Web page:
In a previous post I noted that while people may pay lip service to moral relativism, no one does, and no one can live consistently as a moral relativist.  Not only do moral relativists fail to live out their moral philosophy, but I am convinced that on existentially deep level (if not an intellectually deep level), they know moral relativism is false.  

If moral relativism is true, and if the moral relativist truly believes it is true, then why do they continue to believe and act as if some things are objectively wrong for everyone?  Why is it that they can’t help but to make moral judgments about what is right (tolerance, fairness, open-mindedness, etc.) and what is wrong (intolerance, homophobia, discrimination, forcing one’s morality on others, etc.), and act as if these truths apply to everyone?  It’s because there is such a thing as moral truth, and they know it.  All of us are made in the image of God and reflect His moral nature.  We all possess moral knowledge.  In the same way all of us possess rational intuitions to distinguish what is true from what is false, we possess moral intuitions to distinguish between what is good and what is evil.  People are free to deny these intuitions, but the fact that they live in the real world in which moral values are an objective feature means they cannot escape moral knowledge and the making of moral judgments to one degree or another.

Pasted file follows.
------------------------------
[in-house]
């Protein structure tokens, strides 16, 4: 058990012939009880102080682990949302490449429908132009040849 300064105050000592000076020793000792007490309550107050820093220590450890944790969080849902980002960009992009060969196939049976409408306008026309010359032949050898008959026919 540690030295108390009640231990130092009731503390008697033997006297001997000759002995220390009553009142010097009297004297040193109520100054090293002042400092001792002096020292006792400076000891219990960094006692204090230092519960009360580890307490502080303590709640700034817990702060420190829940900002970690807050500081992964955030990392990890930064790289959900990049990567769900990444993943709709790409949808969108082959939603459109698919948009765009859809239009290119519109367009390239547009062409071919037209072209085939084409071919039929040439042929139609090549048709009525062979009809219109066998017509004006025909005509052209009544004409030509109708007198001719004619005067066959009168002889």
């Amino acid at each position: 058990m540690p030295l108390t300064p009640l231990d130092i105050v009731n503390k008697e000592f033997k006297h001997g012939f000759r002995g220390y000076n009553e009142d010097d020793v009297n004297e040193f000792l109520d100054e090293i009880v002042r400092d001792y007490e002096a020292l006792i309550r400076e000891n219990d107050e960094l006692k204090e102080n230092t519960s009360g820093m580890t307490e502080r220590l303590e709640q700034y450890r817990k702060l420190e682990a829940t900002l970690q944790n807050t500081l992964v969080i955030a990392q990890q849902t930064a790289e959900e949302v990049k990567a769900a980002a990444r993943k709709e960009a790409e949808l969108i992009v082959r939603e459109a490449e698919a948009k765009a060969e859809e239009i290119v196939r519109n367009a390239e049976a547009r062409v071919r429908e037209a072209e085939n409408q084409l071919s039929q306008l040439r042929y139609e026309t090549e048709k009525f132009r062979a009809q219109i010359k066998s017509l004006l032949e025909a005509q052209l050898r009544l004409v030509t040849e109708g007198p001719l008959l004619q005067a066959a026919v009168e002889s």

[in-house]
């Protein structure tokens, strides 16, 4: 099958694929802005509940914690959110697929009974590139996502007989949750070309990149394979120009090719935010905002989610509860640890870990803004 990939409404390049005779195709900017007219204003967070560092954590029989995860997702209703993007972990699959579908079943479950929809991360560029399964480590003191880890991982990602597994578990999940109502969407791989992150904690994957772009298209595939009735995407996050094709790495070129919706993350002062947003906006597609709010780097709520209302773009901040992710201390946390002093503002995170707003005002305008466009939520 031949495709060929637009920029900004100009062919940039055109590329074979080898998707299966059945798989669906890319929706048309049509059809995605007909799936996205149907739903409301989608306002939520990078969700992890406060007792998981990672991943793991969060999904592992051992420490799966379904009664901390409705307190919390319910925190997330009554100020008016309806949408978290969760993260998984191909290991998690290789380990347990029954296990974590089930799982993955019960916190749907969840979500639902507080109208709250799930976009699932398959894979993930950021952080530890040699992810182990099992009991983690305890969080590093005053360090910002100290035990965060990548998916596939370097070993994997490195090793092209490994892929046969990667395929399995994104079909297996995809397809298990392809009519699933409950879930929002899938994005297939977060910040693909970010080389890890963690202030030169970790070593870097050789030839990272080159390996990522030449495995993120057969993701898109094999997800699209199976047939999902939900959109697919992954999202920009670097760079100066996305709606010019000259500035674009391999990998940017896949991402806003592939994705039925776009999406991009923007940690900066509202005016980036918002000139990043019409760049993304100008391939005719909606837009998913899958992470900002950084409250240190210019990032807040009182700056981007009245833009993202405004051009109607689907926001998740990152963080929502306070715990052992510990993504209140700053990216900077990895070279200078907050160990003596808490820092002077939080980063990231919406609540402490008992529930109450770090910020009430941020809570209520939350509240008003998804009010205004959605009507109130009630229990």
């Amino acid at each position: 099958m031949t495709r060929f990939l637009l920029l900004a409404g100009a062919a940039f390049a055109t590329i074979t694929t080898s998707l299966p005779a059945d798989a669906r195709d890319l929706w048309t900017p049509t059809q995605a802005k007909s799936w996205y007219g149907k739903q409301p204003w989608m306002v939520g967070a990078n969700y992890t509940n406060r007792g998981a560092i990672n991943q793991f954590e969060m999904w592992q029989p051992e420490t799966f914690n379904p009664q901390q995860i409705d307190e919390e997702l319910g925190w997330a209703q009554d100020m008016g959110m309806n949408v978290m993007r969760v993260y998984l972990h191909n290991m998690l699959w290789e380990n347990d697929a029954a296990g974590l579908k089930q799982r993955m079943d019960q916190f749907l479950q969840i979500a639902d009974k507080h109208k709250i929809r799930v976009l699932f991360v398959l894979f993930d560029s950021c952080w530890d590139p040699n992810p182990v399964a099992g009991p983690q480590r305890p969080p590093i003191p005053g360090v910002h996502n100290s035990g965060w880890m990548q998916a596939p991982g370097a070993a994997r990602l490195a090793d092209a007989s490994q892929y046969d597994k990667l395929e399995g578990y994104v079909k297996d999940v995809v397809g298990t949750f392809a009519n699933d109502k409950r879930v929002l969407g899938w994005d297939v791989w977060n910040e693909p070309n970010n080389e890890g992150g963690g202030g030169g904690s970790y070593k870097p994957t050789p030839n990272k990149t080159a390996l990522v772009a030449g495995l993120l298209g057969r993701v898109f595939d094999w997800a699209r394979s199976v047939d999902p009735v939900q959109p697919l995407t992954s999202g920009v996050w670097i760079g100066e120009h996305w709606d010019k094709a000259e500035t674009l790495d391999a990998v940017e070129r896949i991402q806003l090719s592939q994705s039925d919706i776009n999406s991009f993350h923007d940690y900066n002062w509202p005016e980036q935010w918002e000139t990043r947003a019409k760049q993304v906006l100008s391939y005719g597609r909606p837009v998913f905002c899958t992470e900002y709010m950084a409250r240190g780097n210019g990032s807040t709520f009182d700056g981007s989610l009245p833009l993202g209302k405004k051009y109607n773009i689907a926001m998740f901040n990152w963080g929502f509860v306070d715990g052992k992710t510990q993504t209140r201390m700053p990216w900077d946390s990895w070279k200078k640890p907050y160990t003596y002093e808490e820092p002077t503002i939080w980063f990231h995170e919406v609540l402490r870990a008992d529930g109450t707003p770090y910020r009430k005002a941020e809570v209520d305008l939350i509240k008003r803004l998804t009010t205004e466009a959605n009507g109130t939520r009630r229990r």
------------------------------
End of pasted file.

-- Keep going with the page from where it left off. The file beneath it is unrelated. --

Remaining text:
This becomes clear the moment you begin to reflect on certain moral issues.  For example, does anyone think it is acceptable for someone to torture a child for the sheer fun of it?  I don’t care what culture someone is part of, all of us know that this is a grave moral evil.  We don’t think torturing children is a matter of personal or cultural preference.  And yet if moral relativism is true, not only is the moral relativist prohibited from saying this is evil, but he should not even think it is evil.  He should be no more affected by someone else’s personal preference to torture and kill children than he is affected by their personal preference in ice cream flavors.  He may not share their preferences, but if they are just preferences, there is no reason to be upset with them or condemn them.  

The fact that moral relativists cannot live out or even believe their own moral philosophy is, I believe, the greatest apologetic against moral relativism.  It can’t be true, as any amount of serious intellectual and moral reflection makes clear.